Historic English pub interiors recognised by Government

This summer, the interiors of 11 pubs across England have been recognised by the Government for being either historic or unusual.

historic english pub

On the advice of the public body Historic England, the Department for Digital, Culture, Media and Sport has listed, upgraded or relisted the 11 pubs with the National Trust.

Heritage Minister Nigel Huddleston said: “Our historic pubs are national institutions that have sat at the heart of local communities for generations, bringing people together and shining a light on our shared past.

historic english pub

Whitelock’s Ale House, Leeds
Image Credit: BBC/Alan Bull

historic english pub

The Prince Alfred, Maida Vale, London
Image Credit: BBC/Chris Redgrave

“These listings recognise and celebrate the importance of the local pub to people across the country and will make sure their legacy endures for many years to come.”

The pubs stretch from Leeds to Devon, with the others found in London, Hampshire, Oxfordshire, Suffolk and Lancashire. Their interiors help “tell the fascinating story of pubs over the centuries and how they reflected society,” says Historic England.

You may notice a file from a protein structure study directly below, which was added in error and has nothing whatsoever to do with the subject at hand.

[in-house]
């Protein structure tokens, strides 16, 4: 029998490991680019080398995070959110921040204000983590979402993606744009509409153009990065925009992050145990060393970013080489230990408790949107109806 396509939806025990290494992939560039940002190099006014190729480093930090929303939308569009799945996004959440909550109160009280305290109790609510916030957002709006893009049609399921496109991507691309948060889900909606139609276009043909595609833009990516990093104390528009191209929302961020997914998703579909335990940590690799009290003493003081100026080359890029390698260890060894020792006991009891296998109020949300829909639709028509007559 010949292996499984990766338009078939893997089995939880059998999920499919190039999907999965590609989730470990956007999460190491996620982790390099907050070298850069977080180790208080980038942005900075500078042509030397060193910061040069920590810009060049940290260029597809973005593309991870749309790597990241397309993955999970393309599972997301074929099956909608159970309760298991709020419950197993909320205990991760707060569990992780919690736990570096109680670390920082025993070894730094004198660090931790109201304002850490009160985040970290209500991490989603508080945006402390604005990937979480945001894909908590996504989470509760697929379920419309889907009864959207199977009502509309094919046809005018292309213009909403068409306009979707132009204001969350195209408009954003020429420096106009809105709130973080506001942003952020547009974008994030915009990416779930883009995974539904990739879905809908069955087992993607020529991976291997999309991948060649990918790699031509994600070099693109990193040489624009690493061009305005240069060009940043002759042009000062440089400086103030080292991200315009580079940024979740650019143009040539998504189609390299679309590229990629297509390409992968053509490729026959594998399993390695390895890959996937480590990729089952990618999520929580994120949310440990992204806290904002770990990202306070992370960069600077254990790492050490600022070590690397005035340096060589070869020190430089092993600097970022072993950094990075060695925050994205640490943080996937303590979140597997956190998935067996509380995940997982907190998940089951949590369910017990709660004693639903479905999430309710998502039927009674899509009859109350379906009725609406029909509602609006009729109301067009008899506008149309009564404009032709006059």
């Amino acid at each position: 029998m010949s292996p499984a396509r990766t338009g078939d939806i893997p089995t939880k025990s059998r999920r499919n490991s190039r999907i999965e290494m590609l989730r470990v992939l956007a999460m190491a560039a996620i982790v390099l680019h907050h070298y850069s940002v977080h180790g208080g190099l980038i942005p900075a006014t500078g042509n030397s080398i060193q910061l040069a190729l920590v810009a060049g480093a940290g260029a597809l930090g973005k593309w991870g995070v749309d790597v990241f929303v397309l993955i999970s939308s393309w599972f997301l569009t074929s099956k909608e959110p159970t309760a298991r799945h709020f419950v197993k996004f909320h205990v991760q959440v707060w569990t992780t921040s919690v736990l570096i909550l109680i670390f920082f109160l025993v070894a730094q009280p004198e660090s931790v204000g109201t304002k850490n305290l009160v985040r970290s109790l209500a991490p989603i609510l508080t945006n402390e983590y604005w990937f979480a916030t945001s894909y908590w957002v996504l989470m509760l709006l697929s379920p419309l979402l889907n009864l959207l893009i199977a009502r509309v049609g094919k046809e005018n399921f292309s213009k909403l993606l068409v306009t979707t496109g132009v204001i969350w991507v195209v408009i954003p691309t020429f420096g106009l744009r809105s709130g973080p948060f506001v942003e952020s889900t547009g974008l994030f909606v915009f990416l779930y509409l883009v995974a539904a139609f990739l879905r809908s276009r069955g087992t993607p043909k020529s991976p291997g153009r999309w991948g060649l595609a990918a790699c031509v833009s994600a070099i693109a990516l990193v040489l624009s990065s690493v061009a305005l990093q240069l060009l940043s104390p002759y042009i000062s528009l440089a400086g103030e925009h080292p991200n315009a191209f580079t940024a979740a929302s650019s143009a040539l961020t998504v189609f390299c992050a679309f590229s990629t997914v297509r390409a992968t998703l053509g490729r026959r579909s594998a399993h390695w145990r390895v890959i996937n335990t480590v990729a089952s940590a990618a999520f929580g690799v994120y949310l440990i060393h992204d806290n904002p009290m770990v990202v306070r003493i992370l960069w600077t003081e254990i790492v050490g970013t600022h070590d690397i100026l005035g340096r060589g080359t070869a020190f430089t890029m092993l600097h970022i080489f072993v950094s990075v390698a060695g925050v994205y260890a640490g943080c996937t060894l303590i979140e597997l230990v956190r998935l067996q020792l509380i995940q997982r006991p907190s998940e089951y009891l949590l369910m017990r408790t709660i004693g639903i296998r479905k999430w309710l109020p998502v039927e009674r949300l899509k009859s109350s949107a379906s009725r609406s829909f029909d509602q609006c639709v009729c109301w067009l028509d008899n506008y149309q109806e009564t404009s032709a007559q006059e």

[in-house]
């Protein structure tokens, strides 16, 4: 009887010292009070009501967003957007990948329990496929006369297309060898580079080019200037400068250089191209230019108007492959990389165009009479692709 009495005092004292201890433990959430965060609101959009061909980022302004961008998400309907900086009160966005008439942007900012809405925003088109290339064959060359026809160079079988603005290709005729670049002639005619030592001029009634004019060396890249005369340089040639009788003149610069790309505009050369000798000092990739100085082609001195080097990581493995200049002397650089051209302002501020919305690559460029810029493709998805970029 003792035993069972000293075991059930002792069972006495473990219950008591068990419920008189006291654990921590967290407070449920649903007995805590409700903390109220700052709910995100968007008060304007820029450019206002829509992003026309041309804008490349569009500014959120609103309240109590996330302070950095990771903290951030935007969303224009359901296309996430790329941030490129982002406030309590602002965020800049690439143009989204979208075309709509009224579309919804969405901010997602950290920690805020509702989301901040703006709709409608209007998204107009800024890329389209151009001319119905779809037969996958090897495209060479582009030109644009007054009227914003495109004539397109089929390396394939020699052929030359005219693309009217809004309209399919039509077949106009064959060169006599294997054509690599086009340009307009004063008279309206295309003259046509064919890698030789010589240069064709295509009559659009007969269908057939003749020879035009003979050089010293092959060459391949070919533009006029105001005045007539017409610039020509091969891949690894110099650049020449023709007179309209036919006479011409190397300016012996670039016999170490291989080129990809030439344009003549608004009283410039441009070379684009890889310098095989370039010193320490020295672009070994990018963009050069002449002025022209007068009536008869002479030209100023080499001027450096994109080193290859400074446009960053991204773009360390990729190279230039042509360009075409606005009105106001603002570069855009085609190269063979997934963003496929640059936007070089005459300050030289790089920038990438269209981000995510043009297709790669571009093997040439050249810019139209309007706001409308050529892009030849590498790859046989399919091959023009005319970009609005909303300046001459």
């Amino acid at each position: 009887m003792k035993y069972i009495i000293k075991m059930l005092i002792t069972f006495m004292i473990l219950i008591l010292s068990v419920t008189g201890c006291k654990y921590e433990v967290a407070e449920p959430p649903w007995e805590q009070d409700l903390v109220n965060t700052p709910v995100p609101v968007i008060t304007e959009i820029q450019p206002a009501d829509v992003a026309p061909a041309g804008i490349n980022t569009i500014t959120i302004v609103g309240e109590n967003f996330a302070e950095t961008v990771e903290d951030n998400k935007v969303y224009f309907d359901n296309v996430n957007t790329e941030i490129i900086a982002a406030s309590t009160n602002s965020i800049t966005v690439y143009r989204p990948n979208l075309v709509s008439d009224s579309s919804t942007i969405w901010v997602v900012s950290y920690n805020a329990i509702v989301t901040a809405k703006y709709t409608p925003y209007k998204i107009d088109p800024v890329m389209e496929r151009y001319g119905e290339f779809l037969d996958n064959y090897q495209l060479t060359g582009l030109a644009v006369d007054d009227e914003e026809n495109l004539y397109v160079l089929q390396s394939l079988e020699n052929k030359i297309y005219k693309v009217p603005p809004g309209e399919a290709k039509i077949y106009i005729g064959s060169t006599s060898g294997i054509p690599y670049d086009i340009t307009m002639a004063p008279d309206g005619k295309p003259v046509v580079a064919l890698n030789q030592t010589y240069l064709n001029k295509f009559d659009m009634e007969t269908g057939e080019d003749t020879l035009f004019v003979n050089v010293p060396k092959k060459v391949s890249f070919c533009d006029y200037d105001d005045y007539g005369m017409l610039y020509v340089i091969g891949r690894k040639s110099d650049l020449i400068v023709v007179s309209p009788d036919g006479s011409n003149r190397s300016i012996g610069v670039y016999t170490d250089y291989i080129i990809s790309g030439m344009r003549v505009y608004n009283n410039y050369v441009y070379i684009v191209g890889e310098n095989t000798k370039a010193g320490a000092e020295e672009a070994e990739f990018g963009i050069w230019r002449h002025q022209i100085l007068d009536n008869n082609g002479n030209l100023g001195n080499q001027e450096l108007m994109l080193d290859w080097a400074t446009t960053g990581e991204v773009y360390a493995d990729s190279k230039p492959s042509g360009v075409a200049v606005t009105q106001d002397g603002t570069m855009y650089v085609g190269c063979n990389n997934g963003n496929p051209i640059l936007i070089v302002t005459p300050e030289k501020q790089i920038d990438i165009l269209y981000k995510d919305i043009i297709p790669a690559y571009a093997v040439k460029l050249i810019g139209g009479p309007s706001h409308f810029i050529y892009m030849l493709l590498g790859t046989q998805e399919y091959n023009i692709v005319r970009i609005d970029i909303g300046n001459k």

historic english pub

The Queen at the Bridge Inn in Devon.
Image Credit: internal

historic english pub

Kings Head (Low House), Laxfield, Suffolk Image Credit: BBC/Stella Fitzgerald

The Bridge Inn, in Topsham, Devon, has been run by the same family since 1897 and its interior has been largely preserved. The same panelled corridor, rare historic glazed advertising, stone fireplace and hatch through which drinks are fetched are all still in place.

The Kings Head (Low House) in Laxfield, Suffolk has been relisted at Grade II and dates back to the 16th century.

Campaign for Real Ale (CAMRA) Pub Heritage Group nominated the eleven pubs in collaboration with Historic England.

The full list of pubs:

  • Whitelock’s Ale House in Leeds (upgraded from Grade II to Grade II*)
  • The Prince Alfred in Maida Vale, London (upgraded to Grade II*)
  • Blythe Hill Tavern in Catford, London (newly listed at Grade II)
  • Red Lion in Westminster, London (relisted at Grade II)
  • Admiral Vernon in Dagenham, London (newly listed at Grade II)
  • Harrow Inn near Petersfield, Hampshire (relisted at Grade II)
  • North Star near Steventon, Oxfordshire (relisted at Grade II)
  • Kings Head (Low House) in Laxfield, Suffolk (relisted at Grade II)
  • The Victoria in Great Harwood, Lancashire (relisted at Grade II)
  • Black Horse in Preston, Lancashire (relisted at Grade II)
  • The Bridge Inn in Topsham, Devon (relisted at Grade II)

Historic England said Grade II buildings are of “special interest”, with Grade II* being “particularly important buildings of more than special interest”.

Header Image: The Black Horse, Preston. Credit: BBC/Alan Bull

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